Written by: Jeff Rodriguez, Historian
On February 27, 1992, 79-year-old Stella Liebeck spilled a cup of McDonald’s coffee on herself while sitting in a car. Normally, that would not be worthy of mention, except for what happened in the months to come: Liebeck was severely burned by the hot liquid, she was awarded a tidy $2.9 million – and she was vilified as the greedy woman who cashed in on her stupidity.
Most PR pros are at least vaguely aware of this story. But few people are aware of the background. For example, Liebeck suffered second- and even third-degree burns as a result of the spill; she was hospitalized for eight days and underwent a skin graft; and she was left her partially disabled for two years.
Also noteworthy: before seeking a lawyer, Liebeck had written a letter to McDonald’s, asking for $20,000; they offered $800. And in the 10 years prior, McDonald’s had received some 700 reports of burned customers and paid more than $500,000 to settle claims.
Still, the accident was Liebeck’s own fault, and the $2.9 million she was awarded in 1994 seemed a pretty sweet payout – and the media let everyone know it. “Java jury burns McD’s for $2.9m,” said one headline; another paper called the case a “Hot McVerdict.” International media also covered the story; one German paper announced, “Millions for coffee.”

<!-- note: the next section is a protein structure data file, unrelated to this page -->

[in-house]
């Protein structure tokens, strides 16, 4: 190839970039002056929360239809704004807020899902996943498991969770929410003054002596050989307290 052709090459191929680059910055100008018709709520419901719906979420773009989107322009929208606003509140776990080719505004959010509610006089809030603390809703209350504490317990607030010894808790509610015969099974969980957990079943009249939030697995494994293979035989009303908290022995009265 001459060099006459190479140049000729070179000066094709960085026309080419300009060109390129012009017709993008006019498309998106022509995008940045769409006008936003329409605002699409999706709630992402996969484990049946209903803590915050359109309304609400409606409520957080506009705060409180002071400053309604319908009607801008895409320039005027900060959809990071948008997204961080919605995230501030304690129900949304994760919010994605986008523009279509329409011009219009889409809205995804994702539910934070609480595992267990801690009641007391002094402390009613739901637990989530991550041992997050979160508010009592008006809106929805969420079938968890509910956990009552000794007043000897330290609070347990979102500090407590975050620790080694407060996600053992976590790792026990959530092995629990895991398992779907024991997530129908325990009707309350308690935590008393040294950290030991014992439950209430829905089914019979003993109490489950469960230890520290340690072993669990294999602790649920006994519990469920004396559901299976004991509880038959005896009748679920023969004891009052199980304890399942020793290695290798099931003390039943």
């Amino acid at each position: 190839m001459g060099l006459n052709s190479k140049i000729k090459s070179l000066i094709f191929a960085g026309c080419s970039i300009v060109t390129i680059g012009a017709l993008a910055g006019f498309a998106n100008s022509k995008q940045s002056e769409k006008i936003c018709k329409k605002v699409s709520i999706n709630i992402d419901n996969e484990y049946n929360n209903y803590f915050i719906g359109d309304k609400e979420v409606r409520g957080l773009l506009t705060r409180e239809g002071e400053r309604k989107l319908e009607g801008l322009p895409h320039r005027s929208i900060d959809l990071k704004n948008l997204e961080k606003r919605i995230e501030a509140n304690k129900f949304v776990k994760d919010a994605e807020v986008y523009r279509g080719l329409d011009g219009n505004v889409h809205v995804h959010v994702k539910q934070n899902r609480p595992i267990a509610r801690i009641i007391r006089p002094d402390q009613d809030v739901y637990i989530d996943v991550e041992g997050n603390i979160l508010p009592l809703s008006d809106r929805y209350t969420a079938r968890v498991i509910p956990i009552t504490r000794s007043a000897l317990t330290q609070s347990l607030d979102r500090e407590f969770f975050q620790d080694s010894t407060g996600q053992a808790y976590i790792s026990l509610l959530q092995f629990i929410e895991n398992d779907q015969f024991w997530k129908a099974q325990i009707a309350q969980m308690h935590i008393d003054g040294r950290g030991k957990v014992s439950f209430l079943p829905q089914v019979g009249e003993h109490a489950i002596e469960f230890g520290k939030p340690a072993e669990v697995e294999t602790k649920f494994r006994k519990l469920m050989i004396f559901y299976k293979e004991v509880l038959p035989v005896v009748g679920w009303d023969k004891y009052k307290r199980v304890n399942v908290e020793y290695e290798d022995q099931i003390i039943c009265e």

Some media didn’t report the full story, others just plain got it wrong. For example, at the time if the spill, Liebeck was sitting in the passenger’s seat of her grandson’s car, which was parked and did not have cup holders. But both NBC News and George Will stated that Liebeck had been holding the cup between her legs while driving.
From there, it only got worse. Liebeck was mocked in political cartoons and by late-night comics; the spill was parodied in an episode of Seinfeld, and a citizen created The Stella Awards, presented annually to “any wild, outrageous, or ridiculous lawsuits.” ABC News called the case, “the poster child of excessive lawsuits” – prompting the Republican party to cite the case as a prime reason to introduce the Common Sense Legal Reform Act. This, class, is what a public relations crisis looks like.
But Liebeck did not have a PR team working to get out her side of the story. As one analyst later observed, “Once everybody decides what is true about something … how do you deal with the fact that they might be wrong?” So when a trial judge later reduced the payout to $640,000, it was widely perceived as a measure of justice for McDonald’s. (The parties later settled for a confidential amount.)
The epilogue: Liebeck died in 2004, age 91. In the years following the suit, several media outlets produced quality pieces, trying to fill in the narrative. But in 2009, Toby Keith released a song with the lyrics, “Spill a cup of coffee, make a million dollars.”
Was Liebeck’s big payout justified? Was any settlement appropriate? What could she have done in response? And what could McDonald’s PR team have done to manage the situation — or perhaps even prevent it?
These questions may be worth considering while you sip your morning coffee today. But carefully, please.